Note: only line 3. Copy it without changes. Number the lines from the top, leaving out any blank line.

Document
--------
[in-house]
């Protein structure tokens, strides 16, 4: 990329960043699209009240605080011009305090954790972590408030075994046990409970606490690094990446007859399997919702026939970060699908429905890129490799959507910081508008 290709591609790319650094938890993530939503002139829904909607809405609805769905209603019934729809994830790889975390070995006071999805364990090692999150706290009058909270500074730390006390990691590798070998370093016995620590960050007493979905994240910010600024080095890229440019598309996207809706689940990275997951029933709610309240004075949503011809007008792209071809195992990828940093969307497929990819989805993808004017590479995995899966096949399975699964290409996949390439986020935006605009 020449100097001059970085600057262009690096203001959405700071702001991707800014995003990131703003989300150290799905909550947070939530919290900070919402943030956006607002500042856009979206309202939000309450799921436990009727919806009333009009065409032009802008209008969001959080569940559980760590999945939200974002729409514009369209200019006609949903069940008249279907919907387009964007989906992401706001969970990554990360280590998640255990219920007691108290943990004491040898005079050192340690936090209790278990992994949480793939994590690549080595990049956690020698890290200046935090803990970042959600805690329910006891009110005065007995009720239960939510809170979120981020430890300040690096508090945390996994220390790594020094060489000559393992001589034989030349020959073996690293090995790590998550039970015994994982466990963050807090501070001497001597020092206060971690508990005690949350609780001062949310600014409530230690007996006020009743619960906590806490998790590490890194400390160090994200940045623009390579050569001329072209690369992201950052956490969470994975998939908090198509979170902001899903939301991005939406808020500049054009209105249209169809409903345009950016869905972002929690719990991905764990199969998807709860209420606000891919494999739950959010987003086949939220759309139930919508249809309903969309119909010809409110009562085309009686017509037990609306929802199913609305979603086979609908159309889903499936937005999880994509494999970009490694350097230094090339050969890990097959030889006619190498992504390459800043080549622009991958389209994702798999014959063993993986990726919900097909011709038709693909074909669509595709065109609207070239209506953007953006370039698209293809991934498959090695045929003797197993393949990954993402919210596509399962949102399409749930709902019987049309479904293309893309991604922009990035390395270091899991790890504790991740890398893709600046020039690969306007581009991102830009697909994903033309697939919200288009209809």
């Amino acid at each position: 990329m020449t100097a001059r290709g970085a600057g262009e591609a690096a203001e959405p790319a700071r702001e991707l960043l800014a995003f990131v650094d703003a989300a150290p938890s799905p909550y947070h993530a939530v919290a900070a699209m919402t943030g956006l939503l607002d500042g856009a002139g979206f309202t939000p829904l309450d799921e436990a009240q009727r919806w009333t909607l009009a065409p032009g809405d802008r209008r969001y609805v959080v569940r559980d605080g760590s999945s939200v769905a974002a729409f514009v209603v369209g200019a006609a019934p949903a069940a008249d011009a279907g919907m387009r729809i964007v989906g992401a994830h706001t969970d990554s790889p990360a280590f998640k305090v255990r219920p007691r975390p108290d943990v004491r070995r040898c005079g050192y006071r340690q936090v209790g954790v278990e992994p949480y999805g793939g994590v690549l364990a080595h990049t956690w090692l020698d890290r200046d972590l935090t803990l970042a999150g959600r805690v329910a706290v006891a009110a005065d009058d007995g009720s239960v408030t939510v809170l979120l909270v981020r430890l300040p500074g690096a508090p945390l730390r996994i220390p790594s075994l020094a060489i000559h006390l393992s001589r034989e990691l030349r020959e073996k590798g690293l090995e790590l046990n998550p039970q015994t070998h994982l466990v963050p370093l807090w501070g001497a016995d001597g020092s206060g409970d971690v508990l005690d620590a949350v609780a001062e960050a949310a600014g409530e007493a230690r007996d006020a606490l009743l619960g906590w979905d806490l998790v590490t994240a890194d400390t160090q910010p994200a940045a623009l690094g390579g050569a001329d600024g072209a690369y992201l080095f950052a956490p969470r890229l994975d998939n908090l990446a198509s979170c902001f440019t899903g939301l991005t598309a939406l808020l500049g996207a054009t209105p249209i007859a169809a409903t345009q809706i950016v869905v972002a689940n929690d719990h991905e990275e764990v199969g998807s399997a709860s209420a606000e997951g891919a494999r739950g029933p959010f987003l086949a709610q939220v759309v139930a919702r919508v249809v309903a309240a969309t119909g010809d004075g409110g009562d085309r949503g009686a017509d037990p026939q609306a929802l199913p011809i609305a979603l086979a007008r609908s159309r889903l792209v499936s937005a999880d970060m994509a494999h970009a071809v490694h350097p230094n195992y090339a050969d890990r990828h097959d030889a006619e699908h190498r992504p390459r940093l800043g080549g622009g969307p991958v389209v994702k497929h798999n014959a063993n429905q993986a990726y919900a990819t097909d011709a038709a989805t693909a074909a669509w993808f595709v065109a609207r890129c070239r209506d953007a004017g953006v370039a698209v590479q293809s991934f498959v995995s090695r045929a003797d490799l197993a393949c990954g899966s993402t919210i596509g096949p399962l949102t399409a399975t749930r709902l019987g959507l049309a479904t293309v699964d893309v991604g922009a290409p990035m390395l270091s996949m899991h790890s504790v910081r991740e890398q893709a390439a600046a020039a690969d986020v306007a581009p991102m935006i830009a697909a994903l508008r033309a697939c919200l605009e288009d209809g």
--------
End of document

């Amino acid at each position: 990329m020449t100097a001059r290709g970085a600057g262009e591609a690096a203001e959405p790319a700071r702001e991707l960043l800014a995003f990131v650094d703003a989300a150290p938890s799905p909550y947070h993530a939530v919290a900070a699209m919402t943030g956006l939503l607002d500042g856009a002139g979206f309202t939000p829904l309450d799921e436990a009240q009727r919806w009333t909607l009009a065409p032009g809405d802008r209008r969001y609805v959080v569940r559980d605080g760590s999945s939200v769905a974002a729409f514009v209603v369209g200019a006609a019934p949903a069940a008249d011009a279907g919907m387009r729809i964007v989906g992401a994830h706001t969970d990554s790889p990360a280590f998640k305090v255990r219920p007691r975390p108290d943990v004491r070995r040898c005079g050192y006071r340690q936090v209790g954790v278990e992994p949480y999805g793939g994590v690549l364990a080595h990049t956690w090692l020698d890290r200046d972590l935090t803990l970042a999150g959600r805690v329910a706290v006891a009110a005065d009058d007995g009720s239960v408030t939510v809170l979120l909270v981020r430890l300040p500074g690096a508090p945390l730390r996994i220390p790594s075994l020094a060489i000559h006390l393992s001589r034989e990691l030349r020959e073996k590798g690293l090995e790590l046990n998550p039970q015994t070998h994982l466990v963050p370093l807090w501070g001497a016995d001597g020092s206060g409970d971690v508990l005690d620590a949350v609780a001062e960050a949310a600014g409530e007493a230690r007996d006020a606490l009743l619960g906590w979905d806490l998790v590490t994240a890194d400390t160090q910010p994200a940045a623009l690094g390579g050569a001329d600024g072209a690369y992201l080095f950052a956490p969470r890229l994975d998939n908090l990446a198509s979170c902001f440019t899903g939301l991005t598309a939406l808020l500049g996207a054009t209105p249209i007859a169809a409903t345009q809706i950016v869905v972002a689940n929690d719990h991905e990275e764990v199969g998807s399997a709860s209420a606000e997951g891919a494999r739950g029933p959010f987003l086949a709610q939220v759309v139930a919702r919508v249809v309903a309240a969309t119909g010809d004075g409110g009562d085309r949503g009686a017509d037990p026939q609306a929802l199913p011809i609305a979603l086979a007008r609908s159309r889903l792209v499936s937005a999880d970060m994509a494999h970009a071809v490694h350097p230094n195992y090339a050969d890990r990828h097959d030889a006619e699908h190498r992504p390459r940093l800043g080549g622009g969307p991958v389209v994702k497929h798999n014959a063993n429905q993986a990726y919900a990819t097909d011709a038709a989805t693909a074909a669509w993808f595709v065109a609207r890129c070239r209506d953007a004017g953006v370039a698209v590479q293809s991934f498959v995995s090695r045929a003797d490799l197993a393949c990954g899966s993402t919210i596509g096949p399962l949102t399409a399975t749930r709902l019987g959507l049309a479904t293309v699964d893309v991604g922009a290409p990035m390395l270091s996949m899991h790890s504790v910081r991740e890398q893709a390439a600046a020039a690969d986020v306007a581009p991102m935006i830009a697909a994903l508008r033309a697939c919200l605009e288009d209809g």